The business use and values of data analytics

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David Gonzalez discusses how Vodafone is applying AI to generate real business value, such as how AI is impacting the workforce and society, and how emerging technologies like 5G will play a crucial role in the ability to process even more data which will allow AI to tackle more tasks in the future.

What can businesses do to drive the use and value of data analytics in their organisations?

The explosion of Big Data in recent years has paved the way for the widespread use of data analytics across a range of industries. However, for some data remains a “black box” – untapped and unused. Even for those who have started to explore, many have focused on internal data management to address compliance concerns, rather than using data to support business goals.

Organisations recognize the benefits of introducing analytics across departments and aspire to be more insights-driven. Rather than confine its use to the IT department, there are many advantages to putting insights in the hands of the end user. However, democratizing data and implementing the right tools presents another challenge; especially while preserving privacy and security. Additionally, organisations may have to tackle a lack of confidence from staff in their own data skills and increasing customer expectations.

The first step that businesses can do would be to designate an individual at C-suite level to lead on all data analytics functions. A Chief Data Officer (CDO) is crucial to choosing the correct tools to ensure that insights are collected and deployed where they are most useful and needed. The CDO also acts as a champion to translate the benefits of data analytics across departments and that the right tools are being used at the right time to inform decisions and drive results.

This does not mean that all responsibility lies solely with the CDO. Succeeding in today’s economy means making the most of data. While the CDO can lead the charge, ultimately data must be everyone’s job. The rest of the C-suite must provide leadership support where needed and ensure that the right business units use secure data and implement insights from it. Whether sales and marketing or commercial and pricing, every function has a potential upside, provided they embrace the behavioral shift that big data requires.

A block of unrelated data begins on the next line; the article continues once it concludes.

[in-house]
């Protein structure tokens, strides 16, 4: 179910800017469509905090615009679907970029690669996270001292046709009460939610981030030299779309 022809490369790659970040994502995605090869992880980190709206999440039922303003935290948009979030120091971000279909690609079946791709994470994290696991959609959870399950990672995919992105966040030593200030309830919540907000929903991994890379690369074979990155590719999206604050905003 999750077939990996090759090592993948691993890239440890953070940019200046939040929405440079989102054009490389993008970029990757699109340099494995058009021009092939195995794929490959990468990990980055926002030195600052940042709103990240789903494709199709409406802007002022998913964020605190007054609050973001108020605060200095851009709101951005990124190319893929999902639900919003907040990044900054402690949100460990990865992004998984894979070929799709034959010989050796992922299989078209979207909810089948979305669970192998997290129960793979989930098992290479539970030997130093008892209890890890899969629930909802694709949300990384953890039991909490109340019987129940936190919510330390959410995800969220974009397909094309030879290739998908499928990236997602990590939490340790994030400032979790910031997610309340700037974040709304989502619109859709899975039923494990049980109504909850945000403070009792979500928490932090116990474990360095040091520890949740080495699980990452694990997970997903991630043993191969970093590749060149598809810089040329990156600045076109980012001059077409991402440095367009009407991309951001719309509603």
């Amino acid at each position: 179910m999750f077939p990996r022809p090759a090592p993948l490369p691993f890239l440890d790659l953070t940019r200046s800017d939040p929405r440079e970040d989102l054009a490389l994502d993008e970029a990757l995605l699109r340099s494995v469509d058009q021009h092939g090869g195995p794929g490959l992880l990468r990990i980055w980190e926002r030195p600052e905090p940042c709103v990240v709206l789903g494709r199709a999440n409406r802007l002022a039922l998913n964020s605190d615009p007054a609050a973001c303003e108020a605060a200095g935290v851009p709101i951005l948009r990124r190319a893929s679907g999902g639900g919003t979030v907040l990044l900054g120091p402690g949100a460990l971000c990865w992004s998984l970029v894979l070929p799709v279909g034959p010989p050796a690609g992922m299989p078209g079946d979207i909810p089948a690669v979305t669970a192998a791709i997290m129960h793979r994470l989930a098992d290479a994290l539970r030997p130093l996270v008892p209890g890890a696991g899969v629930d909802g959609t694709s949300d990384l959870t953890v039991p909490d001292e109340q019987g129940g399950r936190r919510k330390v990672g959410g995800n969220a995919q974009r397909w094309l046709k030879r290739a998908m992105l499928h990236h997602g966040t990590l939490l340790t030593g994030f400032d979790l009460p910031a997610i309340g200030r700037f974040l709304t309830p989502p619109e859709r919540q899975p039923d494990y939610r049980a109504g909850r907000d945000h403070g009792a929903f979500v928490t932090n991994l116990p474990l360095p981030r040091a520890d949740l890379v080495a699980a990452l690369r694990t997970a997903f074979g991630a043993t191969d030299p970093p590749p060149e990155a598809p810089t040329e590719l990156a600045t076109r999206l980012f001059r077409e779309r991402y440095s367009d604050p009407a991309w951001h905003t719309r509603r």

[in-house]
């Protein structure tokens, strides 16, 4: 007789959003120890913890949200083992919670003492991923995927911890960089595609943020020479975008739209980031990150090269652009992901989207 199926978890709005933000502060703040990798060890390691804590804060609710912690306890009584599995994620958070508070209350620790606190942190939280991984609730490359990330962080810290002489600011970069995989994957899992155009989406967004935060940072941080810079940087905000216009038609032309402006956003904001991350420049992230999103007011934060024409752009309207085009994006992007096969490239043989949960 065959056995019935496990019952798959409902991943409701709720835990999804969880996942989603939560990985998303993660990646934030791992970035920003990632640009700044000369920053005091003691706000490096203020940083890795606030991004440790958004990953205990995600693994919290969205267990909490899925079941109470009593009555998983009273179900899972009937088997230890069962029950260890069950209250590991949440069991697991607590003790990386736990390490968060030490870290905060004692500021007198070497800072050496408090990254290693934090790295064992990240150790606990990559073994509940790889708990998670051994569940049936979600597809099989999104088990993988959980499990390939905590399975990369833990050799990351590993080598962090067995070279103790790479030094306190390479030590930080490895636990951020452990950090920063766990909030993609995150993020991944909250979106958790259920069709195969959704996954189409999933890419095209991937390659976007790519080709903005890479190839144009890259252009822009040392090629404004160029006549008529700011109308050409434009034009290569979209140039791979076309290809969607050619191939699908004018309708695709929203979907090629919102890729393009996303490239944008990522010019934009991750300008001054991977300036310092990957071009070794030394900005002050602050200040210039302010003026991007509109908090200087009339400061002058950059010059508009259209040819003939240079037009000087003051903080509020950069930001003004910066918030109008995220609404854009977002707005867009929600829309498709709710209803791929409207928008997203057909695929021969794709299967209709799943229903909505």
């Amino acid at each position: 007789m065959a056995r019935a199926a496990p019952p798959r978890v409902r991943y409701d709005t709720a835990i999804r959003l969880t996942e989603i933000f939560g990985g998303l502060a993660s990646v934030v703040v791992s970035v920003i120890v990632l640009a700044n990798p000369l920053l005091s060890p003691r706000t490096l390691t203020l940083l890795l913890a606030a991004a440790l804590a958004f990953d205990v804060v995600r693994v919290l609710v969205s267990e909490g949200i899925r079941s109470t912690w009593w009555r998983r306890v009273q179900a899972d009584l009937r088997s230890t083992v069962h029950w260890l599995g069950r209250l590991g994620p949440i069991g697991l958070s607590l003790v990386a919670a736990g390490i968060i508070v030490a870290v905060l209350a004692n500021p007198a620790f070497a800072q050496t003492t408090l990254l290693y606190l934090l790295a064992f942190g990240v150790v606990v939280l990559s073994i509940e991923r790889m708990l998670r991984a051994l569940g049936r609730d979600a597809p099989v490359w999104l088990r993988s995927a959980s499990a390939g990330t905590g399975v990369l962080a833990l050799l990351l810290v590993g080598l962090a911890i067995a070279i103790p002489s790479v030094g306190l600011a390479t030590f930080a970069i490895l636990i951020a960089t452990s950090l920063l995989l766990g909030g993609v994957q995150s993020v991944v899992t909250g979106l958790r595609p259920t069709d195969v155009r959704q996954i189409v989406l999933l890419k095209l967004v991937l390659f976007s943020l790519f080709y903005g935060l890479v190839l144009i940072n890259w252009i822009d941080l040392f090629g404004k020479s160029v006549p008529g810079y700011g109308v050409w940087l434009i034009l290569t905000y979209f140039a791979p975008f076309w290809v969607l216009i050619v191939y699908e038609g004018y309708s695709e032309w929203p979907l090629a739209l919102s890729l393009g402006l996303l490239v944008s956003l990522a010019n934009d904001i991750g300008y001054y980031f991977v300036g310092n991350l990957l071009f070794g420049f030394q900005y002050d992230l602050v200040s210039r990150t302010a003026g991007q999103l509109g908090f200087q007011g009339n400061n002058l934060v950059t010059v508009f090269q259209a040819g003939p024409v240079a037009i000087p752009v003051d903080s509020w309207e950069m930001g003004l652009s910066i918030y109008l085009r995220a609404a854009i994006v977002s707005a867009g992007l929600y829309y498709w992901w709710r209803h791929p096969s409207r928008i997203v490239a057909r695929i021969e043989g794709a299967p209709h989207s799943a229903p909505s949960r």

Businesses’ ambitions to be insights-driven correlates highly with revenue growth. Yet only with that holistic support from the whole organisation will companies truly benefit from the potential of data and analytics.

Can you provide examples of how Vodafone is applying big data to generate real business value?

Almost every individual carries a phone with them and millions of objects now have mobile connectivity built in. That means Vodafone’s network metadata provides a comprehensive picture of devices’ location, movement and usage. This data is aggregated and anonymized. Telco data as a service is a booming market due to grow 27% a year until 2020, by which time it’s predicted to be worth $79bn annually.

The data is just the beginning. The real value will be drawn from the intelligence it offers, which we can use to empower customers from a local to a global scale. The insights can be quickly identified and compared internationally, all within a secure environment that customers can trust.

In many European markets, Vodafone is working with multiple public administrations and local authorities to help understand tourism behavior as well as macro-population mobility patterns. We also work with private organizations from various industries including retail, media, real estate, energy/utilities, transport planning and construction. Being a partner with global reach offers these organizations the ability to have access to strong insights from different countries under the same location intelligence service.

In order to drive significant business value for customers, we ensure that the strategic focus remains on scalability and automation. Many adopters in the market can demonstrate success with bespoke projects, but at Vodafone the main priority is to ensure an end-to-end solution with a future road map which can match their own business ambitions.

Beyond business, how do you expect data analytics to shape the way that we live and work in future?

It would be short-sighted to assume that data analytics would only be relevant within the enterprise. With improved connectivity and advances in IoT, a vast volume of data is being generated in every industry. This will enable to us to gain a better understanding of how processes work across a myriad of areas of modern life and more importantly, how we can use these insights to address existing and future problems.

For example, the arrival of 5G is set to transform the transport sector, making autonomous vehicles a reality. The success of these vehicles relies heavily on the ability to analyse and process incoming data and make decisions based on this. In the healthcare industry, IoT is improving record-keeping and monitoring, allowing medical professionals to gain insights into the conditions of patients and utilize data to predict and inform future treatment. Some of this monitoring can be done remotely, ultimately improving the quality of life of patients who struggle to see professionals face to face.

At the heart of all of these possibilities is data. The key here is for organisations to understand the gold mine that they possess and proactively take steps to utilize this resource to improve standards of living.

David Gonzalez is the Head of Big Data for Vodafone Group Enterprise. In this role, he heads the strategy and implementation to drive Big Data Analytics value for Vodafone’s largest and most important clients around the world.

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